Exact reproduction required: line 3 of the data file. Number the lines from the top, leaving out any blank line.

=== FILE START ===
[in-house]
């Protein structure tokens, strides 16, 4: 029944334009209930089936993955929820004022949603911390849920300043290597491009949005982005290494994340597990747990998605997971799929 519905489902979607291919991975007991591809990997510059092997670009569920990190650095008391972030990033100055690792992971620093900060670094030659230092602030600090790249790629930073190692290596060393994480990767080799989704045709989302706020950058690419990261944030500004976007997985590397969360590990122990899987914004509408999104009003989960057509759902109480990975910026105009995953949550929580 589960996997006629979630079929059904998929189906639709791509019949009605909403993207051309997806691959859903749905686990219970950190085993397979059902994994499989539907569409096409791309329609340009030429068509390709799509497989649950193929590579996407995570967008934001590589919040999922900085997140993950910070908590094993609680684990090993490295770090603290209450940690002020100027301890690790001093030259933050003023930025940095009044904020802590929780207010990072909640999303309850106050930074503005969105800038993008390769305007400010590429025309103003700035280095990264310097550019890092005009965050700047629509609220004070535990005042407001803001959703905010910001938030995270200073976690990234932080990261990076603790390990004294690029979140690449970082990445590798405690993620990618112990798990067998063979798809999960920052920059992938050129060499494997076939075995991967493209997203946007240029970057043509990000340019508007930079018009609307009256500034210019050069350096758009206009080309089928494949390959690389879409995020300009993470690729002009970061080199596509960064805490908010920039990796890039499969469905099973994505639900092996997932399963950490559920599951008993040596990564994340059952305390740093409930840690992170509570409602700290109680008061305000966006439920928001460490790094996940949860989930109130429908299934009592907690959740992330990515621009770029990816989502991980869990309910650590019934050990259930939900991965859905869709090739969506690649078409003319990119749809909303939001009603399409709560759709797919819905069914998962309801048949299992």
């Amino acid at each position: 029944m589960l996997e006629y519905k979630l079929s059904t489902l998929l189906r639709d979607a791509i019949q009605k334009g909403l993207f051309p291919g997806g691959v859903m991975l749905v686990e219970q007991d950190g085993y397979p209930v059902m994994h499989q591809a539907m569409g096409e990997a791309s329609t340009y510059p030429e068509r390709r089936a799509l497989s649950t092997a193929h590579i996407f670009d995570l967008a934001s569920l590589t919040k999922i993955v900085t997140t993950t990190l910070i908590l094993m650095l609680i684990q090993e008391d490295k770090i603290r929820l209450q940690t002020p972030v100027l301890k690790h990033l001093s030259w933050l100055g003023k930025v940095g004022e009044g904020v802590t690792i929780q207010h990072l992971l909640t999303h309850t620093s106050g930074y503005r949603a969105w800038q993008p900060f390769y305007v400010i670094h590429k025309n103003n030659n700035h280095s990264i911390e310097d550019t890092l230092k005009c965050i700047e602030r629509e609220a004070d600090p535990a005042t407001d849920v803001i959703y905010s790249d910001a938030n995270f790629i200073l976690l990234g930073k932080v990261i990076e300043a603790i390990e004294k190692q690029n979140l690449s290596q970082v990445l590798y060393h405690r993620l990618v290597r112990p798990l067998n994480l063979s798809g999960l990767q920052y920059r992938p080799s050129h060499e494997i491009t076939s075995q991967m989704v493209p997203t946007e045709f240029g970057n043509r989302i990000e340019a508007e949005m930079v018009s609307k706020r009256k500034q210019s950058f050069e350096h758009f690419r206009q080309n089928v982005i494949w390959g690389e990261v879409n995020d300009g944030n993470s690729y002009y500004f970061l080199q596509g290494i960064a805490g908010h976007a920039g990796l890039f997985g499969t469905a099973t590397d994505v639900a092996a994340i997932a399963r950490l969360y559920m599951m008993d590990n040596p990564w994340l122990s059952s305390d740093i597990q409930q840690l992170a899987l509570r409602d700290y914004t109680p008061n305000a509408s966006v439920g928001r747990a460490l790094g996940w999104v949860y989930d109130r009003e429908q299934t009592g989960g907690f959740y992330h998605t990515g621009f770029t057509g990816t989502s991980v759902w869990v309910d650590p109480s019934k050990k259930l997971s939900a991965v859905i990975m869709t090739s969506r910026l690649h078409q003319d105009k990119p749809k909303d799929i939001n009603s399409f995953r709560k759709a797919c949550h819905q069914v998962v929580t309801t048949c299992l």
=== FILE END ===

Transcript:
């Amino acid at each position: 029944m589960l996997e006629y519905k979630l079929s059904t489902l998929l189906r639709d979607a791509i019949q009605k334009g909403l993207f051309p291919g997806g691959v859903m991975l749905v686990e219970q007991d950190g085993y397979p209930v059902m994994h499989q591809a539907m569409g096409e990997a791309s329609t340009y510059p030429e068509r390709r089936a799509l497989s649950t092997a193929h590579i996407f670009d995570l967008a934001s569920l590589t919040k999922i993955v900085t997140t993950t990190l910070i908590l094993m650095l609680i684990q090993e008391d490295k770090i603290r929820l209450q940690t002020p972030v100027l301890k690790h990033l001093s030259w933050l100055g003023k930025v940095g004022e009044g904020v802590t690792i929780q207010h990072l992971l909640t999303h309850t620093s106050g930074y503005r949603a969105w800038q993008p900060f390769y305007v400010i670094h590429k025309n103003n030659n700035h280095s990264i911390e310097d550019t890092l230092k005009c965050i700047e602030r629509e609220a004070d600090p535990a005042t407001d849920v803001i959703y905010s790249d910001a938030n995270f790629i200073l976690l990234g930073k932080v990261i990076e300043a603790i390990e004294k190692q690029n979140l690449s290596q970082v990445l590798y060393h405690r993620l990618v290597r112990p798990l067998n994480l063979s798809g999960l990767q920052y920059r992938p080799s050129h060499e494997i491009t076939s075995q991967m989704v493209p997203t946007e045709f240029g970057n043509r989302i990000e340019a508007e949005m930079v018009s609307k706020r009256k500034q210019s950058f050069e350096h758009f690419r206009q080309n089928v982005i494949w390959g690389e990261v879409n995020d300009g944030n993470s690729y002009y500004f970061l080199q596509g290494i960064a805490g908010h976007a920039g990796l890039f997985g499969t469905a099973t590397d994505v639900a092996a994340i997932a399963r950490l969360y559920m599951m008993d590990n040596p990564w994340l122990s059952s305390d740093i597990q409930q840690l992170a899987l509570r409602d700290y914004t109680p008061n305000a509408s966006v439920g928001r747990a460490l790094g996940w999104v949860y989930d109130r009003e429908q299934t009592g989960g907690f959740y992330h998605t990515g621009f770029t057509g990816t989502s991980v759902w869990v309910d650590p109480s019934k050990k259930l997971s939900a991965v859905i990975m869709t090739s969506r910026l690649h078409q003319d105009k990119p749809k909303d799929i939001n009603s399409f995953r709560k759709a797919c949550h819905q069914v998962v929580t309801t048949c299992l």